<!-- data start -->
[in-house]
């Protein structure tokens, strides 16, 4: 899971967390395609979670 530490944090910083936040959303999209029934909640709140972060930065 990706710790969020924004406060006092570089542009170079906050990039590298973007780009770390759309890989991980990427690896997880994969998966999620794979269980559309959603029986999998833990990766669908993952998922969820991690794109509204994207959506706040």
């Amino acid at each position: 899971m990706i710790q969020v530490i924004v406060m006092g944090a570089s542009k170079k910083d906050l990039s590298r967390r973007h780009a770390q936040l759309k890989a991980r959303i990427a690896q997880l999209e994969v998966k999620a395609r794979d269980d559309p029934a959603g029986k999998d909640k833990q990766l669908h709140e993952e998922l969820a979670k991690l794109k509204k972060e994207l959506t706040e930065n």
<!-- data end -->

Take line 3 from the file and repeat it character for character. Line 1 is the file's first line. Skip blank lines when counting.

């Amino acid at each position: 899971m990706i710790q969020v530490i924004v406060m006092g944090a570089s542009k170079k910083d906050l990039s590298r967390r973007h780009a770390q936040l759309k890989a991980r959303i990427a690896q997880l999209e994969v998966k999620a395609r794979d269980d559309p029934a959603g029986k999998d909640k833990q990766l669908h709140e993952e998922l969820a979670k991690l794109k509204k972060e994207l959506t706040e930065n």